Electrifying Opportunities from Beer Waste

MnDRIVE investigators are developing distributed wastewater treatments that transform carbon waste into clean electricity

by Colleen Smith

Microbreweries are on the rise in Minnesota — as is the wastewater they produce. While many have come to appreciate the rich diversity these venues offer, most remain unaware of the waste per pint produced. Researchers at the BioTechnology Institute (BTI), however, are designing new strategies for purifying and transforming on-site waste into on-site electricity.

“Food-based industries are responsible for a lot of the carbon load discharged to our Metropolitan wastewater treatment plant,” says Paige Novak, an environmental microbiologist, engineer, and BTI faculty member in the Department of Civil, Environmental, and Geo-Engineering. As currently treated, this carbon-rich wastewater results in huge energy demands when it reaches the treatment plant.

Local food-based industries like dairy, sugar beet and beer routinely produce large quantities of carbon-rich wastewater. According to the Brewers Association, brewing one pint generates seven pints of wastewater on average. While some larger craft brewers can cut that figure down to only a couple of pints, others (typically microbreweries) sometimes produce as much as 15-20 pints of waste per pint of beer.

Currently, there are no cheap and easy ways to treat carbon waste on-site. Therefore, most businesses simply adjust the pH and dump it down the drain. Downstream at treatment facilities, however, the massive resources committed to purifying wastewater churn out greenhouse gas emissions. In response, the largest contributing industries are annually slapped with charges for waste treatment.

The good news is that Minnesota regulators are investing in promising new techniques to address these problems.  In addition to an infusion of MnDRIVE research funding at the University of Minnesota, the Metropolitan Council of Environmental Services (MCES) has initiated a first-of-its-kind program of financial incentives for industries to clean up their own waste and keep it from ever reaching centralized treatment facilities. This idea of distributed wastewater treatment is catching on, but there’s a lot of work to do before researchers have hammered out how such systems could be practically implemented.

Novak’s idea is to develop bioreactors that enable finely-tuned microbial populations to eat excess carbon directly out of wastewater. As it turns out, the high concentration of carbon in beer wastewater is ideal for the specialized microbes she studies. In her research, she uses wastewater samples directly from Fulton Brewery in Downtown Minneapolis to develop and test new tech.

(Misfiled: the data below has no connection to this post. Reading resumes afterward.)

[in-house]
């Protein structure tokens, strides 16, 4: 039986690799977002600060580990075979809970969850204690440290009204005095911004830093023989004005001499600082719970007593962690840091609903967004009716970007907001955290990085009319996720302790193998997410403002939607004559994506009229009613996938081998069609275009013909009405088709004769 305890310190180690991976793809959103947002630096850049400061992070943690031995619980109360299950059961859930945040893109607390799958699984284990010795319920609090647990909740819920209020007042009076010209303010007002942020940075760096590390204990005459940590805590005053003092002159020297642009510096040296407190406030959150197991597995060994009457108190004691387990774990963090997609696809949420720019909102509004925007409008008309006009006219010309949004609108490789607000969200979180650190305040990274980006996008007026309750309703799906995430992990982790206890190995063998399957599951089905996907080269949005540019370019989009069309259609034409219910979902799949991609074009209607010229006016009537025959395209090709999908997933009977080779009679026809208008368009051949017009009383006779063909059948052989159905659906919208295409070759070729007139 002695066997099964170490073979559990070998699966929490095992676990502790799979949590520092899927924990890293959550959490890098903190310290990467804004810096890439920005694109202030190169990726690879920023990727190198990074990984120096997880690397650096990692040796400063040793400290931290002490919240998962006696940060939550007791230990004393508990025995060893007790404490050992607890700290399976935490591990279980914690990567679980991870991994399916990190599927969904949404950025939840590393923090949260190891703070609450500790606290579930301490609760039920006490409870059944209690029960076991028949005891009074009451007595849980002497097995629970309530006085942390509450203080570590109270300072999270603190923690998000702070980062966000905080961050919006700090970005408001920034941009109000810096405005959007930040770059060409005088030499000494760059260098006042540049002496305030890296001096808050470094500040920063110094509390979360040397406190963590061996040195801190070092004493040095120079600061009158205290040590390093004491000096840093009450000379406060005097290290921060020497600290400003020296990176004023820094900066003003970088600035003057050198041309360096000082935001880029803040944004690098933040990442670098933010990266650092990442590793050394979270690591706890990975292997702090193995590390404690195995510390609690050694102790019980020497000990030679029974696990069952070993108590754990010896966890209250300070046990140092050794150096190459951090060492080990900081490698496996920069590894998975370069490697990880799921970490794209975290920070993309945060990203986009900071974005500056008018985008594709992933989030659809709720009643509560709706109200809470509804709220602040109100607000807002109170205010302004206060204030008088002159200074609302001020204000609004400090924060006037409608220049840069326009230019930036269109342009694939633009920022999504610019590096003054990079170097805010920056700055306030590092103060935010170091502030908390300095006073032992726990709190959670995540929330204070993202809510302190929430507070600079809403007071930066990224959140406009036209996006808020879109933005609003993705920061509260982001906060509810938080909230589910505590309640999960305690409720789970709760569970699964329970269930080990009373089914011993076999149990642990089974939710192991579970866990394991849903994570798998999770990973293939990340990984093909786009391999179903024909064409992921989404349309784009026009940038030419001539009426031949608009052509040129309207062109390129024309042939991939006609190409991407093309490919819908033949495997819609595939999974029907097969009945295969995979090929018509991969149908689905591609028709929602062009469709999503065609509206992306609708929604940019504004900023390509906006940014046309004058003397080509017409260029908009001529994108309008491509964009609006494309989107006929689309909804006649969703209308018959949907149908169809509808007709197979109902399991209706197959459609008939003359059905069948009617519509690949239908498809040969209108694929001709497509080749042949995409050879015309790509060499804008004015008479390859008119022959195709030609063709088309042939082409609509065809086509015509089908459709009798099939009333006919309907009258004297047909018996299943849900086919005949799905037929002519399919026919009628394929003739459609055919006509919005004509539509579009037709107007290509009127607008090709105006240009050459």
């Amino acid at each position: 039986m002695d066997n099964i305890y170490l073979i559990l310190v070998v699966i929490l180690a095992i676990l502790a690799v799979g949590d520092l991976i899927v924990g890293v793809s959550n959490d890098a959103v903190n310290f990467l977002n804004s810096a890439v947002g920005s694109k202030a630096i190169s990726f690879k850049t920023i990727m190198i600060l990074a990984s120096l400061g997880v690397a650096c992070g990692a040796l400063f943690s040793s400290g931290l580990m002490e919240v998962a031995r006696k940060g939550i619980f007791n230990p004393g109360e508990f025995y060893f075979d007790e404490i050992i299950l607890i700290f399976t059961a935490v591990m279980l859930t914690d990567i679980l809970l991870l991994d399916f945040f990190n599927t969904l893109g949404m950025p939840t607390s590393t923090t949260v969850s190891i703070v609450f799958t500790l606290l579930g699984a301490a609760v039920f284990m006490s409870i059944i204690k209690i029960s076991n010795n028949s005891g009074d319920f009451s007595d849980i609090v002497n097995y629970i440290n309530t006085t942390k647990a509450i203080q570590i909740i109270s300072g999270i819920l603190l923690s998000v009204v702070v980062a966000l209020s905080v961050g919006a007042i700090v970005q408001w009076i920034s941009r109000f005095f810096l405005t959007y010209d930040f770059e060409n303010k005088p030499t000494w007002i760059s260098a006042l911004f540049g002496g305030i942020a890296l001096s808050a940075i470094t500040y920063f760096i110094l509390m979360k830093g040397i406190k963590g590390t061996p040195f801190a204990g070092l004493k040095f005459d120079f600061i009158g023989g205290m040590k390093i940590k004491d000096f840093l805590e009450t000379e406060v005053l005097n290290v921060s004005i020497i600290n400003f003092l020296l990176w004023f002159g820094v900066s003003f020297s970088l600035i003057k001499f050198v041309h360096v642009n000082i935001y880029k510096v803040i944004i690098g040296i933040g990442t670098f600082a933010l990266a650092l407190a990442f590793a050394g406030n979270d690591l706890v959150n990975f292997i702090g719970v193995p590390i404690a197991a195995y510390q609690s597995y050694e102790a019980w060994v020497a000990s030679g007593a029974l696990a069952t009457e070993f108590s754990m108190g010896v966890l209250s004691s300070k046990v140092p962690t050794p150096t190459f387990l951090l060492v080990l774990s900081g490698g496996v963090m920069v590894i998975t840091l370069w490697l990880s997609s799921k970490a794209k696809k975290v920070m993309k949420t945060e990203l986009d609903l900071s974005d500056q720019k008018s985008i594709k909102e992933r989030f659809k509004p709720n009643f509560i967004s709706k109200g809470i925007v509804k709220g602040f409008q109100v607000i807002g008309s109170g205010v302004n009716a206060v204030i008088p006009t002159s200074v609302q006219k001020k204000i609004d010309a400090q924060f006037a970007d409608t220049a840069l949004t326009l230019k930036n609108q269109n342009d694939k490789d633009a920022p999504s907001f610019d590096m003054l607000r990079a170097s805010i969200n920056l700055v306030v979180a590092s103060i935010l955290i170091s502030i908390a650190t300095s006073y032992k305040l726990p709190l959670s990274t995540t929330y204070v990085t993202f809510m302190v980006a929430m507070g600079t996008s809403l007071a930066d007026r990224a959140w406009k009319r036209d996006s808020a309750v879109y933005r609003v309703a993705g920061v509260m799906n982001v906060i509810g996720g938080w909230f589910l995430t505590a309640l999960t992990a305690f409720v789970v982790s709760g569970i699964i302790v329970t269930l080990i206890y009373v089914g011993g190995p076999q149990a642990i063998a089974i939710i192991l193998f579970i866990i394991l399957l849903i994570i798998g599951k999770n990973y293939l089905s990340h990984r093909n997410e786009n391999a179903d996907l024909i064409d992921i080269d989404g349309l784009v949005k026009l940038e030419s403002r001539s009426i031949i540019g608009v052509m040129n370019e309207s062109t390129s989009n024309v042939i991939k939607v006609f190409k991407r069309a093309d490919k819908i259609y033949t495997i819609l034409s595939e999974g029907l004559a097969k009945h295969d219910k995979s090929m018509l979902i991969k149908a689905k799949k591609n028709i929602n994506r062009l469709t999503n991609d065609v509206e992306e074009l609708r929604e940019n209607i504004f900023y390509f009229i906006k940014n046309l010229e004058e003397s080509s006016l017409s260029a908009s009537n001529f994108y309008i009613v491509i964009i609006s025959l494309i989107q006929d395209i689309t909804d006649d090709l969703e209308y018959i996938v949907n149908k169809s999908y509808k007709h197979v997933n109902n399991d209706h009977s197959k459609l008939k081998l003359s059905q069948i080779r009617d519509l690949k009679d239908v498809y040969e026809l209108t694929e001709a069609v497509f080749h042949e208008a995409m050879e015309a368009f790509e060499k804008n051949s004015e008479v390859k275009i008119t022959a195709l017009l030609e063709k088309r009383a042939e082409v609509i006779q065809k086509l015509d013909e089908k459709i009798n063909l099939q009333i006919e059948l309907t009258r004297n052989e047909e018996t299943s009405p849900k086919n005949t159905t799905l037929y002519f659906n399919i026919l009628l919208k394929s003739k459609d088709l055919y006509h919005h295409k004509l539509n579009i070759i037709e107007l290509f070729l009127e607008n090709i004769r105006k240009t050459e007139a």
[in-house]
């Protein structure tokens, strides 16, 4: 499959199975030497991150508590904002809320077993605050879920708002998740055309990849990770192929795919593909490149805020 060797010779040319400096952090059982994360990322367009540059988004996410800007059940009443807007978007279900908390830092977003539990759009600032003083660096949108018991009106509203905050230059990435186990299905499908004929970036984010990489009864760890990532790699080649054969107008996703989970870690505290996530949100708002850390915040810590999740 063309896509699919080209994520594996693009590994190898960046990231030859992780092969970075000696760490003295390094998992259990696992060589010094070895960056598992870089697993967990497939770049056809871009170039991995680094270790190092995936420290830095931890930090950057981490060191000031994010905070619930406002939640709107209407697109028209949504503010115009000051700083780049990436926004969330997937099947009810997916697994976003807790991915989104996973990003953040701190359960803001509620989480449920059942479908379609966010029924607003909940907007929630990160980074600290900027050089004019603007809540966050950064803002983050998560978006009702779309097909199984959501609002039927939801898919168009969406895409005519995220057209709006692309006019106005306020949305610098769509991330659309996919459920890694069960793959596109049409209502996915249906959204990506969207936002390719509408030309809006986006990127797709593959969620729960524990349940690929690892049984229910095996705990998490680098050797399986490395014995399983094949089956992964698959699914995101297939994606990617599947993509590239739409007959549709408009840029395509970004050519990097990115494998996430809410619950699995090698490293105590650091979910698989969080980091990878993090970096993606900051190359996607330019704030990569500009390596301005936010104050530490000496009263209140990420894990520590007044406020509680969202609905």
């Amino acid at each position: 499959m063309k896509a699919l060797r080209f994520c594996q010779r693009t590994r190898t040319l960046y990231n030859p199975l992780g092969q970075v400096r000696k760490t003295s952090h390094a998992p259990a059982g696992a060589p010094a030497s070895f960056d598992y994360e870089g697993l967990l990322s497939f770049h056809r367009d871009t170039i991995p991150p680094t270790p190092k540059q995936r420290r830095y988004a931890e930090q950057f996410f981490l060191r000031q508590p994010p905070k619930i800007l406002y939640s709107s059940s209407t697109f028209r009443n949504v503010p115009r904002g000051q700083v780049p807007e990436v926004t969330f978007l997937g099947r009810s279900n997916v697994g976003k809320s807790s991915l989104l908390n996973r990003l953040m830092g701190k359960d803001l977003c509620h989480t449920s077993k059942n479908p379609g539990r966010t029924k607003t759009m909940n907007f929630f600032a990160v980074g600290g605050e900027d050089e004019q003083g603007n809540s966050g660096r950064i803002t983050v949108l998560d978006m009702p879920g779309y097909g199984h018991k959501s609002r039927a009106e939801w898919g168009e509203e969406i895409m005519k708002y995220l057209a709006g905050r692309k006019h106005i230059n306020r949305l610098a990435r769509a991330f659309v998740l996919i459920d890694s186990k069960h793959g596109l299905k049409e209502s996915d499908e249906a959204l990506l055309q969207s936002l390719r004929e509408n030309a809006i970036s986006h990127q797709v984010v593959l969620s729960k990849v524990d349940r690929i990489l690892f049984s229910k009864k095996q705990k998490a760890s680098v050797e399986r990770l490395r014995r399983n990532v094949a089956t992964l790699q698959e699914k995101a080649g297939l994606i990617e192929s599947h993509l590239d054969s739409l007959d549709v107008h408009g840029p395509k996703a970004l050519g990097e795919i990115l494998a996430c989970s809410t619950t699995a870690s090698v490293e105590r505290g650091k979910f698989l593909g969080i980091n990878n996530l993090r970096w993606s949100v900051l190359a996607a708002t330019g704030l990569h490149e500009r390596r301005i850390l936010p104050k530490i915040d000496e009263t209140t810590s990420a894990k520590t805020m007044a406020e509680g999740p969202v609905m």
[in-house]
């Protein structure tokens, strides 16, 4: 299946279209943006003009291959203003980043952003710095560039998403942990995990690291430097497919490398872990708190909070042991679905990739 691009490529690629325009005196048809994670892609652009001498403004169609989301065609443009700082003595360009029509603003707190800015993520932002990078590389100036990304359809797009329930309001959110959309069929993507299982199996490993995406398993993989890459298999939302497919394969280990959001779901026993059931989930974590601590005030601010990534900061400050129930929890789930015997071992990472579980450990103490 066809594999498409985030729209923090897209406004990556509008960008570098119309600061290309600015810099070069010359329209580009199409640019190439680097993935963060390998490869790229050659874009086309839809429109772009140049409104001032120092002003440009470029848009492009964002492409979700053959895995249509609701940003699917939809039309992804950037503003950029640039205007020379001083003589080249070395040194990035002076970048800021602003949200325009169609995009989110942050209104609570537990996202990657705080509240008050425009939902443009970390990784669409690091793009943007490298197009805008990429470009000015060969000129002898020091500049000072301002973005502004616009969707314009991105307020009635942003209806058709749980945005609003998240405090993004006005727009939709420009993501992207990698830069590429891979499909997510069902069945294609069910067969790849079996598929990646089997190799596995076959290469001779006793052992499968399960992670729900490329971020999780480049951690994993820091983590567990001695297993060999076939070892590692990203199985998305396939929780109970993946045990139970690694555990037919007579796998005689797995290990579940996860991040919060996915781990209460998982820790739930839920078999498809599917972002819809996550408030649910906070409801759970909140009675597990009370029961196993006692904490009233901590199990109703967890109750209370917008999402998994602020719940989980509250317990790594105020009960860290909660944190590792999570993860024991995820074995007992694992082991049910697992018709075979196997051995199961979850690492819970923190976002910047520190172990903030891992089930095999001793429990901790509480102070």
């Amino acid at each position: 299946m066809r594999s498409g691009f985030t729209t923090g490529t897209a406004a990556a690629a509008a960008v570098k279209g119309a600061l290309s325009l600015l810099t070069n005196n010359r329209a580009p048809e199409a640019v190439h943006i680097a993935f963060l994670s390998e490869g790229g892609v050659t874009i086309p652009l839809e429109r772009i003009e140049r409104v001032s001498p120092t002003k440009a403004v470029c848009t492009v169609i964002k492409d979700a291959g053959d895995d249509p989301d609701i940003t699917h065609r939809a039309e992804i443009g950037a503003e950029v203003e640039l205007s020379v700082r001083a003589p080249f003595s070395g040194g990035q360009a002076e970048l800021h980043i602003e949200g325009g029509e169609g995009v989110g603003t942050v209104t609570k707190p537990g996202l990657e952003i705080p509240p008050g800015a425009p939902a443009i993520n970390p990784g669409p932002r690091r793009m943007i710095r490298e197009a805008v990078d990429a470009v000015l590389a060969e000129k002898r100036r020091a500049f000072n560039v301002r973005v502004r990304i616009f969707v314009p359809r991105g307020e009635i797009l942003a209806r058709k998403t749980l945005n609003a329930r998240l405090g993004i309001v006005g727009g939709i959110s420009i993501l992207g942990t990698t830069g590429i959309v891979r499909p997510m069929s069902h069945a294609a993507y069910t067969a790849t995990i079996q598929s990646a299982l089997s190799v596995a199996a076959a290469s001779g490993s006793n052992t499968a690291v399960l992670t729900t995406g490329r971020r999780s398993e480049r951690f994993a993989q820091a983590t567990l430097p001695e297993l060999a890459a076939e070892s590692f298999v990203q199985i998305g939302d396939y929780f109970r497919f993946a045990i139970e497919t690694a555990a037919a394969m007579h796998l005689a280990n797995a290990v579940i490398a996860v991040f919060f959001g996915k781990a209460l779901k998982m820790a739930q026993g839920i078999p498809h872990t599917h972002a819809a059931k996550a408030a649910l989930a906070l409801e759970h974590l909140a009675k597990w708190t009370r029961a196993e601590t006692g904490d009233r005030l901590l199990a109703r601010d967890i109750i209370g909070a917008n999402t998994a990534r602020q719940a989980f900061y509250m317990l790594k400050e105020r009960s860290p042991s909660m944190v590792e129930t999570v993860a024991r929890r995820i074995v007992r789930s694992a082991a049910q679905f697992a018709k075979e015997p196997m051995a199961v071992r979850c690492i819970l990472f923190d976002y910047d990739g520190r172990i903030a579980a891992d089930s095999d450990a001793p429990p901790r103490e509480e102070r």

“Some of the microbes I study produce hydrogen as a byproduct,” says Novak. “Their other products can be eaten by different microbes that make methane from it.” The resulting gaseous combo could be used as a clean, combustible fuel to produce electricity on-site — but there must also be an efficient way of collecting the gas.

Novak is therefore collaborating with environmental and mechanical engineers to develop a hollow, sheet-like material. Microbes are encapsulated in the wet outside layer of this material and emit gas into its dry, hollow center. The gas can be siphoned out and used to turn motors that generate electricity. Novak envisions that sheets of this material could be folded into cassettes and inserted into existing waste tankage on-site — first at breweries, and eventually in other industrial settings.

Aunica Kane, a post-doctoral BTI researcher working with Daniel Bond and Jeffrey Gralnick, BTI faculty members in the Department of Microbiology & Immunology, approaches the same problem of using microbes to clean wastewater, albeit with a different strategy. Kane studies bacterial populations that respire onto metallic surfaces. That is, rather than using oxygen to breathe, these bacteria breathe insoluble metals.